It's not a shocker, but it is confirmation. A new study has found that kids and teens who spend more time in front of a screen each day are more likely to gain weight as they age.

Ask any parent how much "screen time" their kids get each day and they may have a hard time adding it all up. Health experts recommend a limit of two hours of screen time each day. And many families adhere to that — for television viewing. But they forget that all of that time spent texting, posting status updates on Facebook, and playing video games also counts as screen time. Add all of that time together, and many kids are spending upwards of five hours each day with their eyes glued to a screen. And new research confirms that these kids are much more likely to deal with weight issues in childhood and into their adult years.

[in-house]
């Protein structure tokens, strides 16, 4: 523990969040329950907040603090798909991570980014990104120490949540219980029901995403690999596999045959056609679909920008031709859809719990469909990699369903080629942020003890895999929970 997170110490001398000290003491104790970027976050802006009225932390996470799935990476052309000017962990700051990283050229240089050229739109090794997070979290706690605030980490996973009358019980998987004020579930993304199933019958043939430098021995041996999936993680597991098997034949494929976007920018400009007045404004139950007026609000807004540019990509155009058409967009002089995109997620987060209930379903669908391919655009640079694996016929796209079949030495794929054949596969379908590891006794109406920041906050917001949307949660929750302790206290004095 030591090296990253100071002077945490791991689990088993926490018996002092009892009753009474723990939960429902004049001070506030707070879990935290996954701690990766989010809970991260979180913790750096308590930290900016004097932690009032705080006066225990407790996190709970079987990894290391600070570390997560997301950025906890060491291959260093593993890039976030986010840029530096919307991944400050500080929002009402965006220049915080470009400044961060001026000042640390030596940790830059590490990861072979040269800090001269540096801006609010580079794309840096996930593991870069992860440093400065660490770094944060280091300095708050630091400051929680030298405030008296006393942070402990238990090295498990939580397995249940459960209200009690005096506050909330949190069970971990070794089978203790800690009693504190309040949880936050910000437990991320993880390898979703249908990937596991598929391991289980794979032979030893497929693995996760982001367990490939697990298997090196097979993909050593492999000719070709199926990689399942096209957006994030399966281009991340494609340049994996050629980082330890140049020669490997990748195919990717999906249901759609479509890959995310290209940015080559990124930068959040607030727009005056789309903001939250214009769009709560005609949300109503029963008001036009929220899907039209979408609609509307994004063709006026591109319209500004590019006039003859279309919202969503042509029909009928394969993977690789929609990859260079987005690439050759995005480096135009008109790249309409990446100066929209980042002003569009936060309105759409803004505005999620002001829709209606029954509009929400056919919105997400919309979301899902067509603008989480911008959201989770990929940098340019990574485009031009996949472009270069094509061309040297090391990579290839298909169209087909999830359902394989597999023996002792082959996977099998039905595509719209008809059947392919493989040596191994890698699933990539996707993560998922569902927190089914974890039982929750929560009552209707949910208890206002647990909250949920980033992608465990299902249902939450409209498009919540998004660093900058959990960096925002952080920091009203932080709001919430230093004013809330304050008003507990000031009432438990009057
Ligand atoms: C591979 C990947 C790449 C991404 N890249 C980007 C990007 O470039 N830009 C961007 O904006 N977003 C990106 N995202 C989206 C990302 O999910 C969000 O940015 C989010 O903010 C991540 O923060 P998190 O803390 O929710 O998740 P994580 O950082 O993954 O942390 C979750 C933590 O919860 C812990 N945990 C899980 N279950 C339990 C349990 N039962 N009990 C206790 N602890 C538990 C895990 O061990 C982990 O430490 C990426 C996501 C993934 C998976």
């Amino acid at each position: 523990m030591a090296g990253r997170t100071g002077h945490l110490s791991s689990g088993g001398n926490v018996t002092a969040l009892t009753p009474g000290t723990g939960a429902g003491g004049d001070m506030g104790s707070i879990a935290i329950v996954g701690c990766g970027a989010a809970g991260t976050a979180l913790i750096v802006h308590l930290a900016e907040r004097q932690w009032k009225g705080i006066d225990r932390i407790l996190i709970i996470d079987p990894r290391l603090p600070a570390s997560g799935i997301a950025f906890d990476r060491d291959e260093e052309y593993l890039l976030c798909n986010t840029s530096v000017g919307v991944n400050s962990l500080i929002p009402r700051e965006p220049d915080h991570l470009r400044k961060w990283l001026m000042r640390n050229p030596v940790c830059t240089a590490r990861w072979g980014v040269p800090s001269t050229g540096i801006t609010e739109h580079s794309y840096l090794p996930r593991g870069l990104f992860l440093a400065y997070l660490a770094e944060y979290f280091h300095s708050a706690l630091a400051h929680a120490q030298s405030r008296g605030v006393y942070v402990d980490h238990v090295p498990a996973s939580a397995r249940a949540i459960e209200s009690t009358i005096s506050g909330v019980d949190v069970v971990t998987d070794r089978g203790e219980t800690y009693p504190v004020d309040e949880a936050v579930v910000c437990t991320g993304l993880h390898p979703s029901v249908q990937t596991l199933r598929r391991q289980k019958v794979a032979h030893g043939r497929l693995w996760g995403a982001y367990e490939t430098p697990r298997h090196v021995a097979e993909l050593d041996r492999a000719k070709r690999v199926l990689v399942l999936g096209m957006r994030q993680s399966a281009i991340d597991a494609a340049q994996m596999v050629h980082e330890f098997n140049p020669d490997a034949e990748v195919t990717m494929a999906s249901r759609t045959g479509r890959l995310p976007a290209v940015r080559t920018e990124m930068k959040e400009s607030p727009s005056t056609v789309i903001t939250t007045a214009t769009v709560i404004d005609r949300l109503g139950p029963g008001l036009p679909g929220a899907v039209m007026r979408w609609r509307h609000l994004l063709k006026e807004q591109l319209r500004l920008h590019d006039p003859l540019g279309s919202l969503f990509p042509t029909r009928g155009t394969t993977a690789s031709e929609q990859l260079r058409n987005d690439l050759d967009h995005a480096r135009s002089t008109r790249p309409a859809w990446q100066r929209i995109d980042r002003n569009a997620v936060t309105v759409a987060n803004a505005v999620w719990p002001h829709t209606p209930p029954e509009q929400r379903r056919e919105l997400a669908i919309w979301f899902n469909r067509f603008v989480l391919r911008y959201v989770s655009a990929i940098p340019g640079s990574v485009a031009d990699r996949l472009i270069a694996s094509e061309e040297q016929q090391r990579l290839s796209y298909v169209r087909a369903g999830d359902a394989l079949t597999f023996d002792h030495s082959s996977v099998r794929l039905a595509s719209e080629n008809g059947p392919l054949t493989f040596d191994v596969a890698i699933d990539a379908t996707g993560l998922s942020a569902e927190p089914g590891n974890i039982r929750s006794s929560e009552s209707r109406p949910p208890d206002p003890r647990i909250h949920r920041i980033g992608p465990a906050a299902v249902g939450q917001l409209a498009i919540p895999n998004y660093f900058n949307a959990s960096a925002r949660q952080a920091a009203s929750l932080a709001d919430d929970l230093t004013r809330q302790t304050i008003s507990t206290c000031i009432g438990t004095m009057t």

For the study, researchers used data from a long-term study of kids aged 9 through 16 who completed biannual surveys about their height, weight, and how much time they spent watching TV and DVDs and playing computer and video games. The study showed that from one survey to the next, each one-hour increase in the kids' daily screen time exposure was linked to an increase of about 0.1 points on the body mass index (BMI) scale. That works out to an extra half a pound of weight for every extra hour of TV watched.

The study's authors noted that not all screen time is the same when it comes to weight gain. For instance, increases in DVD and television watching were tied to weight gain among girls, in particular. That's because, unlike with computer games and texting, when you watch TV your hands are free. And all of those commercial breaks give kids plenty of opportunity — and encouragement — to run to the kitchen for a snack.

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